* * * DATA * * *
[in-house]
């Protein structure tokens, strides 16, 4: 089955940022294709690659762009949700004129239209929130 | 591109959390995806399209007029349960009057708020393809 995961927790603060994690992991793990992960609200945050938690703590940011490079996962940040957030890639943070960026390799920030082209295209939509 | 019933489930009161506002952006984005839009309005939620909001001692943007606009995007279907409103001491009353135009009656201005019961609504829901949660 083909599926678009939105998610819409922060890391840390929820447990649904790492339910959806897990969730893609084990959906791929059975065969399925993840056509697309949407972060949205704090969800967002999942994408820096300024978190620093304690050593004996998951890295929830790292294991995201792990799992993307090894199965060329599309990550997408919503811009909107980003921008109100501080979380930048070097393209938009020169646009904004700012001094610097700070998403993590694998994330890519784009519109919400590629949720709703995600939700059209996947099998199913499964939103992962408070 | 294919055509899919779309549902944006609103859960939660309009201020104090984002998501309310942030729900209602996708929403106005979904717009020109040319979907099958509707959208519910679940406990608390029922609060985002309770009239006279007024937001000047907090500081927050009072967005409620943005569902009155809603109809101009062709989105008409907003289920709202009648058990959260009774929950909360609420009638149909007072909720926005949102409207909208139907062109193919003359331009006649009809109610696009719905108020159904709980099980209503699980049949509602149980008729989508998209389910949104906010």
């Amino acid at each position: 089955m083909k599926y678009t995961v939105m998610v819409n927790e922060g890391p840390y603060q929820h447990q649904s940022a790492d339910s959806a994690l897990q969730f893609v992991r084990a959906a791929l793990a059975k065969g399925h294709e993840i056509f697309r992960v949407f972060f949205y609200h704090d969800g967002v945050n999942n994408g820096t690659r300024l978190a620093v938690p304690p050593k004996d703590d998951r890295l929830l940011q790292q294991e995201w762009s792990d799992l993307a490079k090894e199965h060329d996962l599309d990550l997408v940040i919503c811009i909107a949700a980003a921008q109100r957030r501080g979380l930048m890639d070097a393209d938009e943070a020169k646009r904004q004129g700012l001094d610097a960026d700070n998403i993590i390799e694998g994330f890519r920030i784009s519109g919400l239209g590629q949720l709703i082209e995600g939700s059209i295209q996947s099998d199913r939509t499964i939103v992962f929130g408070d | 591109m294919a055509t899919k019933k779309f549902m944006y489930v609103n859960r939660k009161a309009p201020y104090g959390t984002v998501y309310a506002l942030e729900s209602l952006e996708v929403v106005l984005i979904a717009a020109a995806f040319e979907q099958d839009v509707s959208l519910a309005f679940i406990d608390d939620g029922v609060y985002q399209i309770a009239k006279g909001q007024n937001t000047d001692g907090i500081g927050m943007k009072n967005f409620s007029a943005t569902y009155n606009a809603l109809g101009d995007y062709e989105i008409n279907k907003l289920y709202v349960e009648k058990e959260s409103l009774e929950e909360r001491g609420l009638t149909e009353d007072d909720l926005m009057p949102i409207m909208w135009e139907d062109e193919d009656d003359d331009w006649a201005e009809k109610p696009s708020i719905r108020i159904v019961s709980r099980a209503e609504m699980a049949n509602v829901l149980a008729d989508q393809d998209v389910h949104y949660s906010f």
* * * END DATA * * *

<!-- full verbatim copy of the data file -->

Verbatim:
[in-house]
């Protein structure tokens, strides 16, 4: 089955940022294709690659762009949700004129239209929130 | 591109959390995806399209007029349960009057708020393809 995961927790603060994690992991793990992960609200945050938690703590940011490079996962940040957030890639943070960026390799920030082209295209939509 | 019933489930009161506002952006984005839009309005939620909001001692943007606009995007279907409103001491009353135009009656201005019961609504829901949660 083909599926678009939105998610819409922060890391840390929820447990649904790492339910959806897990969730893609084990959906791929059975065969399925993840056509697309949407972060949205704090969800967002999942994408820096300024978190620093304690050593004996998951890295929830790292294991995201792990799992993307090894199965060329599309990550997408919503811009909107980003921008109100501080979380930048070097393209938009020169646009904004700012001094610097700070998403993590694998994330890519784009519109919400590629949720709703995600939700059209996947099998199913499964939103992962408070 | 294919055509899919779309549902944006609103859960939660309009201020104090984002998501309310942030729900209602996708929403106005979904717009020109040319979907099958509707959208519910679940406990608390029922609060985002309770009239006279007024937001000047907090500081927050009072967005409620943005569902009155809603109809101009062709989105008409907003289920709202009648058990959260009774929950909360609420009638149909007072909720926005949102409207909208139907062109193919003359331009006649009809109610696009719905108020159904709980099980209503699980049949509602149980008729989508998209389910949104906010």
């Amino acid at each position: 089955m083909k599926y678009t995961v939105m998610v819409n927790e922060g890391p840390y603060q929820h447990q649904s940022a790492d339910s959806a994690l897990q969730f893609v992991r084990a959906a791929l793990a059975k065969g399925h294709e993840i056509f697309r992960v949407f972060f949205y609200h704090d969800g967002v945050n999942n994408g820096t690659r300024l978190a620093v938690p304690p050593k004996d703590d998951r890295l929830l940011q790292q294991e995201w762009s792990d799992l993307a490079k090894e199965h060329d996962l599309d990550l997408v940040i919503c811009i909107a949700a980003a921008q109100r957030r501080g979380l930048m890639d070097a393209d938009e943070a020169k646009r904004q004129g700012l001094d610097a960026d700070n998403i993590i390799e694998g994330f890519r920030i784009s519109g919400l239209g590629q949720l709703i082209e995600g939700s059209i295209q996947s099998d199913r939509t499964i939103v992962f929130g408070d | 591109m294919a055509t899919k019933k779309f549902m944006y489930v609103n859960r939660k009161a309009p201020y104090g959390t984002v998501y309310a506002l942030e729900s209602l952006e996708v929403v106005l984005i979904a717009a020109a995806f040319e979907q099958d839009v509707s959208l519910a309005f679940i406990d608390d939620g029922v609060y985002q399209i309770a009239k006279g909001q007024n937001t000047d001692g907090i500081g927050m943007k009072n967005f409620s007029a943005t569902y009155n606009a809603l109809g101009d995007y062709e989105i008409n279907k907003l289920y709202v349960e009648k058990e959260s409103l009774e929950e909360r001491g609420l009638t149909e009353d007072d909720l926005m009057p949102i409207m909208w135009e139907d062109e193919d009656d003359d331009w006649a201005e009809k109610p696009s708020i719905r108020i159904v019961s709980r099980a209503e609504m699980a049949n509602v829901l149980a008729d989508q393809d998209v389910h949104y949660s906010f």